• pHCa 4.0 – soil structural damage begins to occur.

Soil pH will influence both the availability of soil nutrients to plants and how the nutrients react with each other. At a low pH many elements become less available to plants, while others such as iron, aluminium and manganese become toxic to plants and in addition, aluminium, iron and phosphorus combine to form insoluble compounds. In contrast, at high pH levels calcium ties up phosphorus, making it unavailable to plants, and molybdenum becomes toxic in some soils. Boron may also be toxic at high pH levels in some soils.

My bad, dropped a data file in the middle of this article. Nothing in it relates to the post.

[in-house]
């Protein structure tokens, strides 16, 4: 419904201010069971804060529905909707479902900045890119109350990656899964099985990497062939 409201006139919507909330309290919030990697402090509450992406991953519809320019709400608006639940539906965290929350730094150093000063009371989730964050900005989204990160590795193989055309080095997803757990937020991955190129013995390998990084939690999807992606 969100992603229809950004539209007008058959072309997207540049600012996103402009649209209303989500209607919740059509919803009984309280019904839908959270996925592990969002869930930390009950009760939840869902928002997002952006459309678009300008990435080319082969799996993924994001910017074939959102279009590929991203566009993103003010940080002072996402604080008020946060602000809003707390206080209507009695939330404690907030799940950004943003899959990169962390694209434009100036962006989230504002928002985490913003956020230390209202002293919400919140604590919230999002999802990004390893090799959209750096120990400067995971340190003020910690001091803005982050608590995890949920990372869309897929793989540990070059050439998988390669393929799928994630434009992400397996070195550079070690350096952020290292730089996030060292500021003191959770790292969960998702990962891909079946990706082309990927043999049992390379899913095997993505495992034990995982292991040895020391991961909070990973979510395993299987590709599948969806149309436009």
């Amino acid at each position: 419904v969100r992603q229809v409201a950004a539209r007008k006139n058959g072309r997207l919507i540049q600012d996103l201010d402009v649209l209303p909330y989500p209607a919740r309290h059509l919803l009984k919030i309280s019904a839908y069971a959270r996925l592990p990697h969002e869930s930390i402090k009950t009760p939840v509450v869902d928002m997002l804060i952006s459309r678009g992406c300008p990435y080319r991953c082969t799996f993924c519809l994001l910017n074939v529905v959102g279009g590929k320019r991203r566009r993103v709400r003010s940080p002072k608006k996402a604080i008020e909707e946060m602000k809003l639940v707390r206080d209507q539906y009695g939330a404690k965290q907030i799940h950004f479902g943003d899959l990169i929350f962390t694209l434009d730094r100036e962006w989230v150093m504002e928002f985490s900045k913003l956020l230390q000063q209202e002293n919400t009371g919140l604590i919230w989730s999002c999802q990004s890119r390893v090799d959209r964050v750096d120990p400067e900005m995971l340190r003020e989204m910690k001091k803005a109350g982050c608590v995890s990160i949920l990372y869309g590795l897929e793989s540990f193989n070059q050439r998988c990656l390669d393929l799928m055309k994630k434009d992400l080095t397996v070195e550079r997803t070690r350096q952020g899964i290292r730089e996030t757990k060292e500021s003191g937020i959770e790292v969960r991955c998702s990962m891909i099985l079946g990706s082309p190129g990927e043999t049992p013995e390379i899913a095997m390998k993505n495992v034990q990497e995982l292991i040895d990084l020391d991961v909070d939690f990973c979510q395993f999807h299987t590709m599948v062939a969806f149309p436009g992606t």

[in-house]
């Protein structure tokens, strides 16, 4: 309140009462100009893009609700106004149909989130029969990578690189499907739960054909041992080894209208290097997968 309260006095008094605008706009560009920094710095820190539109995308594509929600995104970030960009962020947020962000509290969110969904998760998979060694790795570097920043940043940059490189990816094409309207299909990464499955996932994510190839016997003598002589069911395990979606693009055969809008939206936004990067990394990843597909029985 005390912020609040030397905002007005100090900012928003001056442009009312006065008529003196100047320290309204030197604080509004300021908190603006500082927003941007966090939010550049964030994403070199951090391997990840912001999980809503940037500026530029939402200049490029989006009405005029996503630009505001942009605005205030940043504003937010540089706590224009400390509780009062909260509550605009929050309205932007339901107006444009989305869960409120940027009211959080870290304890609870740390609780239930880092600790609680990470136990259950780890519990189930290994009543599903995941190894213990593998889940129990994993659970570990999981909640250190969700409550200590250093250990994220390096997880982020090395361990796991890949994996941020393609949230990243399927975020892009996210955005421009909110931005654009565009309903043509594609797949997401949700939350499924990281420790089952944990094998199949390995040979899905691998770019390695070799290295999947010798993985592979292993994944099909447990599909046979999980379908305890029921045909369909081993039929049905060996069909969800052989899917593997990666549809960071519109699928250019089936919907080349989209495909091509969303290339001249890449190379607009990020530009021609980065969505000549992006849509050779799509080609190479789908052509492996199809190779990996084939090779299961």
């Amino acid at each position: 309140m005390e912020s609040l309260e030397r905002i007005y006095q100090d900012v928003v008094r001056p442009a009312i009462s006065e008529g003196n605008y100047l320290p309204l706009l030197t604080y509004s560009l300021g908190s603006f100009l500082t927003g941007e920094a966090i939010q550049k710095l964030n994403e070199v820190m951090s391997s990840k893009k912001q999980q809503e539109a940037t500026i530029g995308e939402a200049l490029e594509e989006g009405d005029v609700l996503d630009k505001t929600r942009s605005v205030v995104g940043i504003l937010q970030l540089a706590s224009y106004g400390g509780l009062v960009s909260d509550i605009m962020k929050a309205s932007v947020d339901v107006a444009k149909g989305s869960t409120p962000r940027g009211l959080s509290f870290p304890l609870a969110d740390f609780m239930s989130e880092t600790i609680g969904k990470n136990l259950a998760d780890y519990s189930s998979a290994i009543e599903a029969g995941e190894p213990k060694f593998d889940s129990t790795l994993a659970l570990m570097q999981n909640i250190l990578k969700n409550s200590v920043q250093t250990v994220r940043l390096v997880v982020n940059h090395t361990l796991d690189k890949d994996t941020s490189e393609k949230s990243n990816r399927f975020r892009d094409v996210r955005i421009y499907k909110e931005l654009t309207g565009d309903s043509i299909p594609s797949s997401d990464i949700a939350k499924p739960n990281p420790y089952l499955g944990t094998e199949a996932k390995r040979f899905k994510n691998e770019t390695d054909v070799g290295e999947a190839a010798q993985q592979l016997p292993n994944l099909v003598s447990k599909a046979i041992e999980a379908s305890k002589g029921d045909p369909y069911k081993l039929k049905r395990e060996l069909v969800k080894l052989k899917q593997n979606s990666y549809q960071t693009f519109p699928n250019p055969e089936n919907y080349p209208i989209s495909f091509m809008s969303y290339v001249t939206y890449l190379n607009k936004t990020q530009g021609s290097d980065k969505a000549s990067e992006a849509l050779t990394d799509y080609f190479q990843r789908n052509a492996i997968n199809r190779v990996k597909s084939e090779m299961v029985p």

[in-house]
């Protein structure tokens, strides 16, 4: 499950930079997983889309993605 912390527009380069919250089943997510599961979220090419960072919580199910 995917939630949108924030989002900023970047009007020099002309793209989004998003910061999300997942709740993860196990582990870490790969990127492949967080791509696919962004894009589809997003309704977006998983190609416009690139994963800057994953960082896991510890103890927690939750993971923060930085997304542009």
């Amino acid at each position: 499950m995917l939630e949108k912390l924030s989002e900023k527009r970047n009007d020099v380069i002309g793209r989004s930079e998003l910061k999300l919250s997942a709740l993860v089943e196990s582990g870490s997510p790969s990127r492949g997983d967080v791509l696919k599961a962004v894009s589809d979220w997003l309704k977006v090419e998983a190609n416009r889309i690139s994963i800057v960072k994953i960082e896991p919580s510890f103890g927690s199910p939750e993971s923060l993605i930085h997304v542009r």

The relative availability of 12 essential plant nutrients in well-drained mineral soils in temperate regions in relation to soil pH. A pHCa range between 5 and 6 (between heavy lines) is considered ideal for most plants.

Soil testing

Soil test may refer to one or more of a wide variety of soil analysis conducted for one of several possible reasons. Possibly the most widely conducted soil tests are those done to estimate the plant-available concentrations of plant nutrients, in order to determine fertilizer recommendations in agriculture. Other soil tests may be done for engineering (geotechnical), geochemical or ecological investigations.

Soil testing is often performed by commercial labs that offer a variety of tests, targeting groups of compounds and minerals. The advantages associated with a local lab is that they are familiar with the chemistry of the soil in the area where the sample was taken. This enables technicians to recommend the tests that are most likely to reveal useful information.